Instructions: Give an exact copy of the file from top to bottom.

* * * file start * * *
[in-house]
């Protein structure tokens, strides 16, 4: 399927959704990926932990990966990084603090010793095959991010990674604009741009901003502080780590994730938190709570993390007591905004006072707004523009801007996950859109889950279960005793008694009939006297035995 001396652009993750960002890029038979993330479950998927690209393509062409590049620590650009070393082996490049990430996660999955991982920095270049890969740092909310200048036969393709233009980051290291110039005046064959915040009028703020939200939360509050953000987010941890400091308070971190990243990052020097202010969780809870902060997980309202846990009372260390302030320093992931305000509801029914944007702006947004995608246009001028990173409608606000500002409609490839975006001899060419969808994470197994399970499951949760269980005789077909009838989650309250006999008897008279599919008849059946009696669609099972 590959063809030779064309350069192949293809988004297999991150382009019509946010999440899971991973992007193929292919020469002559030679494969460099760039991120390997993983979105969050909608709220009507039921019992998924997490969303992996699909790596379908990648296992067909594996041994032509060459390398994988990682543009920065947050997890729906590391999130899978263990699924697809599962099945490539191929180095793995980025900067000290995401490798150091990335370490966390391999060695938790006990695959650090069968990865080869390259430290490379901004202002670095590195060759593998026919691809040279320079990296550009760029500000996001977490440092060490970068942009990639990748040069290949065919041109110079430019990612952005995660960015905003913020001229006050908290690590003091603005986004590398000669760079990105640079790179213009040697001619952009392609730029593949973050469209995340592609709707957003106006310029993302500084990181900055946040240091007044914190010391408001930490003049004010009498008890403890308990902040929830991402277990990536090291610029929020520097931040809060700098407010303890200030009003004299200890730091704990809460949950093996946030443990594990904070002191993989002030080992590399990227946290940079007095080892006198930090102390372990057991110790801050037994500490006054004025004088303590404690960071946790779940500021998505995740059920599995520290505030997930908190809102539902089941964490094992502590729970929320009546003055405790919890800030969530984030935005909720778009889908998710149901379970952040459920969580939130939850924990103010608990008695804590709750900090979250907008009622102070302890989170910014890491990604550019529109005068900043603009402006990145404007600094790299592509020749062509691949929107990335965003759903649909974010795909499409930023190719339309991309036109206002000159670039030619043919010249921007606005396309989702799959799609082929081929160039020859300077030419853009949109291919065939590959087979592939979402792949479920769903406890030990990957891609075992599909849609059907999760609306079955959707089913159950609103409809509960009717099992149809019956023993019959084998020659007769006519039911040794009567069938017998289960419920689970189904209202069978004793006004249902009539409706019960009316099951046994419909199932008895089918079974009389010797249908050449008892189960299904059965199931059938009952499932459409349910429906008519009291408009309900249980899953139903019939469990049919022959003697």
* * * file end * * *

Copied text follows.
[in-house]
């Protein structure tokens, strides 16, 4: 399927959704990926932990990966990084603090010793095959991010990674604009741009901003502080780590994730938190709570993390007591905004006072707004523009801007996950859109889950279960005793008694009939006297035995 001396652009993750960002890029038979993330479950998927690209393509062409590049620590650009070393082996490049990430996660999955991982920095270049890969740092909310200048036969393709233009980051290291110039005046064959915040009028703020939200939360509050953000987010941890400091308070971190990243990052020097202010969780809870902060997980309202846990009372260390302030320093992931305000509801029914944007702006947004995608246009001028990173409608606000500002409609490839975006001899060419969808994470197994399970499951949760269980005789077909009838989650309250006999008897008279599919008849059946009696669609099972 590959063809030779064309350069192949293809988004297999991150382009019509946010999440899971991973992007193929292919020469002559030679494969460099760039991120390997993983979105969050909608709220009507039921019992998924997490969303992996699909790596379908990648296992067909594996041994032509060459390398994988990682543009920065947050997890729906590391999130899978263990699924697809599962099945490539191929180095793995980025900067000290995401490798150091990335370490966390391999060695938790006990695959650090069968990865080869390259430290490379901004202002670095590195060759593998026919691809040279320079990296550009760029500000996001977490440092060490970068942009990639990748040069290949065919041109110079430019990612952005995660960015905003913020001229006050908290690590003091603005986004590398000669760079990105640079790179213009040697001619952009392609730029593949973050469209995340592609709707957003106006310029993302500084990181900055946040240091007044914190010391408001930490003049004010009498008890403890308990902040929830991402277990990536090291610029929020520097931040809060700098407010303890200030009003004299200890730091704990809460949950093996946030443990594990904070002191993989002030080992590399990227946290940079007095080892006198930090102390372990057991110790801050037994500490006054004025004088303590404690960071946790779940500021998505995740059920599995520290505030997930908190809102539902089941964490094992502590729970929320009546003055405790919890800030969530984030935005909720778009889908998710149901379970952040459920969580939130939850924990103010608990008695804590709750900090979250907008009622102070302890989170910014890491990604550019529109005068900043603009402006990145404007600094790299592509020749062509691949929107990335965003759903649909974010795909499409930023190719339309991309036109206002000159670039030619043919010249921007606005396309989702799959799609082929081929160039020859300077030419853009949109291919065939590959087979592939979402792949479920769903406890030990990957891609075992599909849609059907999760609306079955959707089913159950609103409809509960009717099992149809019956023993019959084998020659007769006519039911040794009567069938017998289960419920689970189904209202069978004793006004249902009539409706019960009316099951046994419909199932008895089918079974009389010797249908050449008892189960299904059965199931059938009952499932459409349910429906008519009291408009309900249980899953139903019939469990049919022959003697």